How much can the far-right gain from the Temelin dispute?

Foto: CTK

Prague and Vienna are on relatively good terms but there is one issue that has been causing friction for almost a decade and I'm afraid it's an issue that will be very hard to solve. Nuclear free Austria fears that the Temelin nuclear power plant in south Bohemia - which is some 50 km away from the border with Austria - is dangerous and puts its citizens at risk. The Czechs, on the other hand, say their plant is safe and follows all safety precautions by the book.

I honestly do not know who is in the right and I would welcome more effort on both parts to resolve this dispute. But due to their history, Czechs have an aversion to countries meddling with their affairs and so I can, to a great extent, understand Prague's reluctance to share information on internal affairs.

In an effort to put more pressure on their government, Austrian activists have been staging continuous blockades of Czech-Austrian border crossings. This may be serving their purpose at home but it is certainly doing more harm than good here in the Czech Republic. Ordinary Czechs are losing patience with the activists but also with the Czech government. Not because it refuses to change its standpoint on Temelin but because it has not fought back and made it clear - with actions and not just words - that such behaviour among neighbours is unacceptable.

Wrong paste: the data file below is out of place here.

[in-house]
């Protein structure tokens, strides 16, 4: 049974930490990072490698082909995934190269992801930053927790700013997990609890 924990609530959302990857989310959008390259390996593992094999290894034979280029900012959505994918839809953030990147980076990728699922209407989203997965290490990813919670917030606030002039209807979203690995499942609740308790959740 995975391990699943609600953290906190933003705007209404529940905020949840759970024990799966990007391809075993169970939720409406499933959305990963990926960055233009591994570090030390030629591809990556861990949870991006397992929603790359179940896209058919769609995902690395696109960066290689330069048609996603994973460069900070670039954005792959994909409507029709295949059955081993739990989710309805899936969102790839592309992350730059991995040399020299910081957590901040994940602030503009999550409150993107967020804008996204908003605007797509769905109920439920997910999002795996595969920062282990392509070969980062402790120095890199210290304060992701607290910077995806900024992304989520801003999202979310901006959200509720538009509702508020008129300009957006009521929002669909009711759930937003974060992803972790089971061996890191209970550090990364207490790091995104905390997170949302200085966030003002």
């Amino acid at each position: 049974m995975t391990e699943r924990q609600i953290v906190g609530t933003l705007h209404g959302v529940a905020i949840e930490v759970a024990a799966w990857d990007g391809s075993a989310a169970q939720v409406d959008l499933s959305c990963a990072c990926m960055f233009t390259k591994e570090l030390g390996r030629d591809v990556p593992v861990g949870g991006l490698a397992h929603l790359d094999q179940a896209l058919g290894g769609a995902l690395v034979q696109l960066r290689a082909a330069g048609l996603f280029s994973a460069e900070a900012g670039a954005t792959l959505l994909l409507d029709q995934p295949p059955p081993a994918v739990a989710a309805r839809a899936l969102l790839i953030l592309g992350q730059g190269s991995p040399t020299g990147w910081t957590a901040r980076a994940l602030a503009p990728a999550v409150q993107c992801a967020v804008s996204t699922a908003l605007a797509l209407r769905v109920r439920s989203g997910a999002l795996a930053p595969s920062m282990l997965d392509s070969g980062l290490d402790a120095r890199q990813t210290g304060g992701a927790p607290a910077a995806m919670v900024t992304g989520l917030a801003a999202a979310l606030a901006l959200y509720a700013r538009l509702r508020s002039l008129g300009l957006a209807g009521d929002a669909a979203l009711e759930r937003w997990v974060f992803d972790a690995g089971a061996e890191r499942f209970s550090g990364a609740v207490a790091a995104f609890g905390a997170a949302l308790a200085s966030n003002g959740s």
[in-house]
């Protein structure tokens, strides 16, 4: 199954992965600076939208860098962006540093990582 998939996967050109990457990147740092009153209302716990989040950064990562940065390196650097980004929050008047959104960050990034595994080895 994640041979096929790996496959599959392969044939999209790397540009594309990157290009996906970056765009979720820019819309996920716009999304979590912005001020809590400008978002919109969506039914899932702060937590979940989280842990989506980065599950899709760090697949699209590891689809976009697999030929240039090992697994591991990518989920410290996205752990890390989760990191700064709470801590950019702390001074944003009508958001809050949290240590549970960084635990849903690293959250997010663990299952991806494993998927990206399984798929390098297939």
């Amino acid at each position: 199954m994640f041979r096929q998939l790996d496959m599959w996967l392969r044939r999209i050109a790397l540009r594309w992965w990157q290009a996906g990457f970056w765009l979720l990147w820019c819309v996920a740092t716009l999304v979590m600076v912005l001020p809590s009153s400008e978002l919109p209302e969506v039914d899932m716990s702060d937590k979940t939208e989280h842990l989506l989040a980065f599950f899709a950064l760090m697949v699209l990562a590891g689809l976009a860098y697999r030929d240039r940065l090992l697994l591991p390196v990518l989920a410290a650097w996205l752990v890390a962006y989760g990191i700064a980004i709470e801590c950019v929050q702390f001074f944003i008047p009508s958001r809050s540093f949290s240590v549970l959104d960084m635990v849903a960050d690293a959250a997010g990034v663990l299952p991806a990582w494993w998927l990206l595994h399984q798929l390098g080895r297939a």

Photo: CTK
But what bothers me is that after years and years of discussion, the only non-governmental and non-environmental group that is about to take a measure that will surely be welcomed by the broader Czech public is the National Party - one of the country's most extreme right groupings. On Thursday, it published a call on all Czechs to join in counter-blockades of several Austrian border crossings into the Czech Republic. In its monthly paper National Politics and on its web site, it calls the blockades an appeal on the Austrian government to quit interfering with Czech affairs and on the Czech government to waste no more time and enter in discussion. The blockades will most probably take place at the end of next week and will last for several hours. If the appeal is not heard, a general blockade of all crossings would be held on October 26 - a national holiday in Austria.

While I believe that the National Party is genuinely tired of seeing no result on the Temelin affair, I fear it is using it to attract more members. Even if Czechs will be hesitant to join the party, actions like these may lead to them tolerating the far-right extreme. The dispute over Temelin is clearly moving in the wrong direction.